Till 2005, to exhibit a film in a cinema, the producer/distributor had to provide a print (reel) of the movie, which cost ` 50,000 to ` 60,000 per print. Hence the producer/distributor, depending on budgets, would make a specific number of prints to send to cinemas and would maximise revenues by ensuring that such prints were sent to the ‘most profitable centers’ in the metros first.

After that, the reel would be passed on to cinemas in Tier 2 and Tier 3 cities/towns. By this time, the print would have suffered in quality and also fallen victim to piracy. Also, the audience in Tier 2 and Tier 3 cities needed to wait weeks for the prints to trickle into the local cinemas. As a result, cinemas suffered loss of business. In addition, the exhibition and distribution sector were highly disorganised and there was a need to consolidate the market and increase the distribution spread to efficiently maximise revenues.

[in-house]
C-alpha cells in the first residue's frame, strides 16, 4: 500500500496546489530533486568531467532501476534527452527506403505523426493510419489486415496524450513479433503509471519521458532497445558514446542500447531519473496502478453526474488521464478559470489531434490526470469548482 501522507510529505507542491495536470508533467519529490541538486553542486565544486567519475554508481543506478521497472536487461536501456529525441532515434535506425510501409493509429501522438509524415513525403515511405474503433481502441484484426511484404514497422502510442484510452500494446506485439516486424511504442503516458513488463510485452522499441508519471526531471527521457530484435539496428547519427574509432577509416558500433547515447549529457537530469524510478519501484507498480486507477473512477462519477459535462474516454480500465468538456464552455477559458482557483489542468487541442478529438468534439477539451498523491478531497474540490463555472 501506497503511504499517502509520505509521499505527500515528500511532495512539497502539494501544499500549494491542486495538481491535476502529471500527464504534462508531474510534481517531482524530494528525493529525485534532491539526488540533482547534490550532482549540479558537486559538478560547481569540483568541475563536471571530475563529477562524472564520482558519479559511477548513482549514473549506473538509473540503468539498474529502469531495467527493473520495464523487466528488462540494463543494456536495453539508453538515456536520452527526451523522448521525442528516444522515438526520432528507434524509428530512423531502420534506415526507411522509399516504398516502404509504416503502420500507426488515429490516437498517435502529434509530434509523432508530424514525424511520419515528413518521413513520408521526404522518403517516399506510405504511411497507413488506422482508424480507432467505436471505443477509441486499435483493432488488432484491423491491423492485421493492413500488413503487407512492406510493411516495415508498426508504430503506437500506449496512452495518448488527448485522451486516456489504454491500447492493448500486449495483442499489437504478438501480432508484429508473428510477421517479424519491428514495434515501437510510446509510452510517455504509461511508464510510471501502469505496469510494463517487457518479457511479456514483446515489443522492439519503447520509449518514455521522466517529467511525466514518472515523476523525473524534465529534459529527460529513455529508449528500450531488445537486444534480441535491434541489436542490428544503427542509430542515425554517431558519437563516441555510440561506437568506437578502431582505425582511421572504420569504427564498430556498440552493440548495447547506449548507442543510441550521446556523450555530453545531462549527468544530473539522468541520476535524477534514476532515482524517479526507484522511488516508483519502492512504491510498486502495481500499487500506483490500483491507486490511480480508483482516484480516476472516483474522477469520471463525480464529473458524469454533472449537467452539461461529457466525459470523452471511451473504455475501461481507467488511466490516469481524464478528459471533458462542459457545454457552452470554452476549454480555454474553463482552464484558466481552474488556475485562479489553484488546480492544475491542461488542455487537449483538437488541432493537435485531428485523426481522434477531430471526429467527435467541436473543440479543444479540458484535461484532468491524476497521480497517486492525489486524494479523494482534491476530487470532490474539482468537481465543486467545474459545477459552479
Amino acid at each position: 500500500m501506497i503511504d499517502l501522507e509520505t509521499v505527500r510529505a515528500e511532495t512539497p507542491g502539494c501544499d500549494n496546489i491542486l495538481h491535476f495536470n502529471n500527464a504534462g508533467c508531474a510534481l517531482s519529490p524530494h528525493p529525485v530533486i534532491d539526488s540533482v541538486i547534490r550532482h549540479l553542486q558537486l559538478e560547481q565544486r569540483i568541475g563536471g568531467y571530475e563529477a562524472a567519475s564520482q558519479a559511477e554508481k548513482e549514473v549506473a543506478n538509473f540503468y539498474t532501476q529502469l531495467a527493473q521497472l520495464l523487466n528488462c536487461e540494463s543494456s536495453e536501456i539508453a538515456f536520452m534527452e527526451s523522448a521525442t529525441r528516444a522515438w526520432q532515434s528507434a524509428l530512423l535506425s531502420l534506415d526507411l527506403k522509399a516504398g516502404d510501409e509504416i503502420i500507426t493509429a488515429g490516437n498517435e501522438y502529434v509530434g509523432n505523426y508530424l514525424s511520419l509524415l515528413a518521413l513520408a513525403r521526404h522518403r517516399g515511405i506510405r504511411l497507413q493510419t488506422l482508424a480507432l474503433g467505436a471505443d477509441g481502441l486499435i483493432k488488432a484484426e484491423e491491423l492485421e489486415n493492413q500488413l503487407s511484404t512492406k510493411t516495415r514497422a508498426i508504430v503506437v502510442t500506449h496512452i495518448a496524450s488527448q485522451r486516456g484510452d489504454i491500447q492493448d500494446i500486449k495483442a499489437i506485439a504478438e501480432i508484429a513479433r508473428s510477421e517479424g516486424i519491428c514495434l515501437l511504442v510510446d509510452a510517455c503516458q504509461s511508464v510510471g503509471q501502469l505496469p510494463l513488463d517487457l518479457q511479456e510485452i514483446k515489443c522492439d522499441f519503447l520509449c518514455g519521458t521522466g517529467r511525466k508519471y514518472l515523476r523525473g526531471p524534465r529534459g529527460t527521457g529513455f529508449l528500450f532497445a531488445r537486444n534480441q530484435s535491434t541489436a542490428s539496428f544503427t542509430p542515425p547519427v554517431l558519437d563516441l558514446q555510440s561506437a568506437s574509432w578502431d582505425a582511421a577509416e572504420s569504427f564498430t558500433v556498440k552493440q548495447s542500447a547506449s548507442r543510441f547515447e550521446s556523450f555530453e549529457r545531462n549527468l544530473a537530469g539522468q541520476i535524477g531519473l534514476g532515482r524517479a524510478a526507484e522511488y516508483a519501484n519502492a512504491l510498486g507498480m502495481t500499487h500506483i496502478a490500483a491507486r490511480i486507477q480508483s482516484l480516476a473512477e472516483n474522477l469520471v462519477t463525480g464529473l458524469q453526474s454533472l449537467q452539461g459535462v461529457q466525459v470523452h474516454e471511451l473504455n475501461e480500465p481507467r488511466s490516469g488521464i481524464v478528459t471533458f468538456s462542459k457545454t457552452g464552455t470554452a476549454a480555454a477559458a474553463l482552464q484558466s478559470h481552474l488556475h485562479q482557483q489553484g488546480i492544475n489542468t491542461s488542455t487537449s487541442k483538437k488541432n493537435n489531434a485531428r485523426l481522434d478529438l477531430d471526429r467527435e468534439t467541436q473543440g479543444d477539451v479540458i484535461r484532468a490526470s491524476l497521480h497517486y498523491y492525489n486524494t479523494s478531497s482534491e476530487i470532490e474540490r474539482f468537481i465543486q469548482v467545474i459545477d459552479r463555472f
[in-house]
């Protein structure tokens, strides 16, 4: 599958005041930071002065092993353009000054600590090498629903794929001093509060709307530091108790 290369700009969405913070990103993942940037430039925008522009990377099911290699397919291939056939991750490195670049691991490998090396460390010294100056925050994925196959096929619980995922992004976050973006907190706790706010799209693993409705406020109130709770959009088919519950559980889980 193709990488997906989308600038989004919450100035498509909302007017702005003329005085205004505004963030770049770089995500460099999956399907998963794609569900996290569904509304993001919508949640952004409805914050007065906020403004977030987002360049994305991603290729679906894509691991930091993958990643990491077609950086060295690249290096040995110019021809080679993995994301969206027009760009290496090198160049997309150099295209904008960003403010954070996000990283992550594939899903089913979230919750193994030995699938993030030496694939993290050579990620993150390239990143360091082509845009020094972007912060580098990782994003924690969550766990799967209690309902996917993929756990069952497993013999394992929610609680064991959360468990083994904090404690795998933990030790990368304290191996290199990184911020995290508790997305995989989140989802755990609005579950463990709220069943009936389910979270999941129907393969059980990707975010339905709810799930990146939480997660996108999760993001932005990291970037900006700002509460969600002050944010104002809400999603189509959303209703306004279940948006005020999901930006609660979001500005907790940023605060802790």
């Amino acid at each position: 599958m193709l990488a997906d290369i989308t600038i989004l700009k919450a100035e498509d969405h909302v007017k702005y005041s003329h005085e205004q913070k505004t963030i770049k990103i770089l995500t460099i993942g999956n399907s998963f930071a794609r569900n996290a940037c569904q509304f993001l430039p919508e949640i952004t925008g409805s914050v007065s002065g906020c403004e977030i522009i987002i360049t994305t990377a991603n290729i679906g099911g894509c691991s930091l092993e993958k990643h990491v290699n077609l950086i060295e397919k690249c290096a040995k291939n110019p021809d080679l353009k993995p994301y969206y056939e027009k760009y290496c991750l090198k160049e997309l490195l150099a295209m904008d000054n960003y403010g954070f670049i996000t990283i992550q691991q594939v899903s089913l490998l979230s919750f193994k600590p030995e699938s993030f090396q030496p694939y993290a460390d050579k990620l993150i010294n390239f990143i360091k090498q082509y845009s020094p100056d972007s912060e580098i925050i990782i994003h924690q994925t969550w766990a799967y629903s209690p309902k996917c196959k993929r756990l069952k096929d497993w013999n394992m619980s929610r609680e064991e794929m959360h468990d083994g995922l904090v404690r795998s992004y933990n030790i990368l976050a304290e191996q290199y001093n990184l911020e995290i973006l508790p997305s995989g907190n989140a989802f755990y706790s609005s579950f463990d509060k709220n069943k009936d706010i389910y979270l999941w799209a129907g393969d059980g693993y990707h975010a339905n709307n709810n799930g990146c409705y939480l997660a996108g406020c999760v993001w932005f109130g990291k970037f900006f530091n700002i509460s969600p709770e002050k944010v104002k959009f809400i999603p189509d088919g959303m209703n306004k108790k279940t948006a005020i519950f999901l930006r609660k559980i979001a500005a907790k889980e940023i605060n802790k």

UFO Moviez envisioned seamless distribution of films via satellite from day one – creating a technology-driven platform business where all players in the value chain come together, do business and are profitable. This was difficult to accomplish, especially since this particular deployment of technology – delivering films via satellite to cinemas – was a global first. From earning the trust of the film industry, to sourcing content, to convincing cinema halls across the country to use this brand new technology, Team UFO had to overcome many challenges. But the only way to achieve this was through satellite delivery of digital cinema and this was possible with UFO’s use of MPEG4 technology.